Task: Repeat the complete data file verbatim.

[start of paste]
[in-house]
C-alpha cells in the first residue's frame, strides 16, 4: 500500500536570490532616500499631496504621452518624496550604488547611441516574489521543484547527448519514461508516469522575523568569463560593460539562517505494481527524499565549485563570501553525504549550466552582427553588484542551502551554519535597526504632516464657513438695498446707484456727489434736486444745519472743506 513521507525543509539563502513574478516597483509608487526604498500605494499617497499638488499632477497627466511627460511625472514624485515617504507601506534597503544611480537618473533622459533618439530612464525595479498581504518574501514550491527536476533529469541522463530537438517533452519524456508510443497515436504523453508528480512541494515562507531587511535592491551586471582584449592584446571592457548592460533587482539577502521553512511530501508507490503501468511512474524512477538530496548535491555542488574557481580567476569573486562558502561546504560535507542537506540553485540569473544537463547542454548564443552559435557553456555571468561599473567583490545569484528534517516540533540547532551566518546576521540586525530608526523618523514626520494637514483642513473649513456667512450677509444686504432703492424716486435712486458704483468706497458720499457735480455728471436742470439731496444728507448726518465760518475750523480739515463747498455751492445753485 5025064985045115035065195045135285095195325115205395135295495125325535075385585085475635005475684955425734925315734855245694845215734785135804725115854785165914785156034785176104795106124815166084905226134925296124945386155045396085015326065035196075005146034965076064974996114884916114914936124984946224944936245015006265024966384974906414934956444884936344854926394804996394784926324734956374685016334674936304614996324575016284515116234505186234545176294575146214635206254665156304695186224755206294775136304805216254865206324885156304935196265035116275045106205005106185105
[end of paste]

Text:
[in-house]
C-alpha cells in the first residue's frame, strides 16, 4: 500500500536570490532616500499631496504621452518624496550604488547611441516574489521543484547527448519514461508516469522575523568569463560593460539562517505494481527524499565549485563570501553525504549550466552582427553588484542551502551554519535597526504632516464657513438695498446707484456727489434736486444745519472743506 513521507525543509539563502513574478516597483509608487526604498500605494499617497499638488499632477497627466511627460511625472514624485515617504507601506534597503544611480537618473533622459533618439530612464525595479498581504518574501514550491527536476533529469541522463530537438517533452519524456508510443497515436504523453508528480512541494515562507531587511535592491551586471582584449592584446571592457548592460533587482539577502521553512511530501508507490503501468511512474524512477538530496548535491555542488574557481580567476569573486562558502561546504560535507542537506540553485540569473544537463547542454548564443552559435557553456555571468561599473567583490545569484528534517516540533540547532551566518546576521540586525530608526523618523514626520494637514483642513473649513456667512450677509444686504432703492424716486435712486458704483468706497458720499457735480455728471436742470439731496444728507448726518465760518475750523480739515463747498455751492445753485 5025064985045115035065195045135285095195325115205395135295495125325535075385585085475635005475684955425734925315734855245694845215734785135804725115854785165914785156034785176104795106124815166084905226134925296124945386155045396085015326065035196075005146034965076064974996114884916114914936124984946224944936245015006265024966384974906414934956444884936344854926394804996394784926324734956374685016334674936304614996324575016284515116234505186234545176294575146214635206254665156304695186224755206294775136304805216254865206324885156304935196265035116275045106205005106185105